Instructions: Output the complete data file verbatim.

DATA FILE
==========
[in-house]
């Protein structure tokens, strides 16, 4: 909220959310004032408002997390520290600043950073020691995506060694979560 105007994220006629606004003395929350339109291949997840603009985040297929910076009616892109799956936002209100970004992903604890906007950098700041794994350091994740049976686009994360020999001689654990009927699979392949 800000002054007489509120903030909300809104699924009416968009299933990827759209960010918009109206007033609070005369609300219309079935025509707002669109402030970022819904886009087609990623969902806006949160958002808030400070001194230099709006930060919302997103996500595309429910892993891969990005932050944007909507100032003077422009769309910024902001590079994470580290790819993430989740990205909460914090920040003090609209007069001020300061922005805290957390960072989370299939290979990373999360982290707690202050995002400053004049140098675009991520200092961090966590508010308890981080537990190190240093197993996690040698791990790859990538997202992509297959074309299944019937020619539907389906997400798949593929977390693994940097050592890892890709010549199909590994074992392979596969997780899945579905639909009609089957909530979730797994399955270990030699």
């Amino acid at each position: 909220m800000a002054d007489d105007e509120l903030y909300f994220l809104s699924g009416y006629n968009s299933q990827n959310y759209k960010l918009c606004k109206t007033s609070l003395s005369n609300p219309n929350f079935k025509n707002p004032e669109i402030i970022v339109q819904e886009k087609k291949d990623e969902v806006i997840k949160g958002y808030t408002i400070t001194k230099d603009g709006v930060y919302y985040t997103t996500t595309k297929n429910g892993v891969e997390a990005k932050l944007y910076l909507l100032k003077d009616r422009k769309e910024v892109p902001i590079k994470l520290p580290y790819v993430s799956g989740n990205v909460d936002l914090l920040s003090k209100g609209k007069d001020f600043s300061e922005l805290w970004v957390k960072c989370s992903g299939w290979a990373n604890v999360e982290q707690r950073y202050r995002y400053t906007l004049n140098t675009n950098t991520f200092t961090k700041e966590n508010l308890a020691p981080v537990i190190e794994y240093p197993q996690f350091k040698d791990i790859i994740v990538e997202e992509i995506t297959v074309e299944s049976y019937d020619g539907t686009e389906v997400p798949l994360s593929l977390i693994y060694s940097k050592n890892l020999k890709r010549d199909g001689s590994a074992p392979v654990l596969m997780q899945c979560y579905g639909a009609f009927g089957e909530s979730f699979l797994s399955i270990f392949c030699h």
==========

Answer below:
[in-house]
């Protein structure tokens, strides 16, 4: 909220959310004032408002997390520290600043950073020691995506060694979560 105007994220006629606004003395929350339109291949997840603009985040297929910076009616892109799956936002209100970004992903604890906007950098700041794994350091994740049976686009994360020999001689654990009927699979392949 800000002054007489509120903030909300809104699924009416968009299933990827759209960010918009109206007033609070005369609300219309079935025509707002669109402030970022819904886009087609990623969902806006949160958002808030400070001194230099709006930060919302997103996500595309429910892993891969990005932050944007909507100032003077422009769309910024902001590079994470580290790819993430989740990205909460914090920040003090609209007069001020300061922005805290957390960072989370299939290979990373999360982290707690202050995002400053004049140098675009991520200092961090966590508010308890981080537990190190240093197993996690040698791990790859990538997202992509297959074309299944019937020619539907389906997400798949593929977390693994940097050592890892890709010549199909590994074992392979596969997780899945579905639909009609089957909530979730797994399955270990030699």
């Amino acid at each position: 909220m800000a002054d007489d105007e509120l903030y909300f994220l809104s699924g009416y006629n968009s299933q990827n959310y759209k960010l918009c606004k109206t007033s609070l003395s005369n609300p219309n929350f079935k025509n707002p004032e669109i402030i970022v339109q819904e886009k087609k291949d990623e969902v806006i997840k949160g958002y808030t408002i400070t001194k230099d603009g709006v930060y919302y985040t997103t996500t595309k297929n429910g892993v891969e997390a990005k932050l944007y910076l909507l100032k003077d009616r422009k769309e910024v892109p902001i590079k994470l520290p580290y790819v993430s799956g989740n990205v909460d936002l914090l920040s003090k209100g609209k007069d001020f600043s300061e922005l805290w970004v957390k960072c989370s992903g299939w290979a990373n604890v999360e982290q707690r950073y202050r995002y400053t906007l004049n140098t675009n950098t991520f200092t961090k700041e966590n508010l308890a020691p981080v537990i190190e794994y240093p197993q996690f350091k040698d791990i790859i994740v990538e997202e992509i995506t297959v074309e299944s049976y019937d020619g539907t686009e389906v997400p798949l994360s593929l977390i693994y060694s940097k050592n890892l020999k890709r010549d199909g001689s590994a074992p392979v654990l596969m997780q899945c979560y579905g639909a009609f009927g089957e909530s979730f699979l797994s399955i270990f392949c030699h």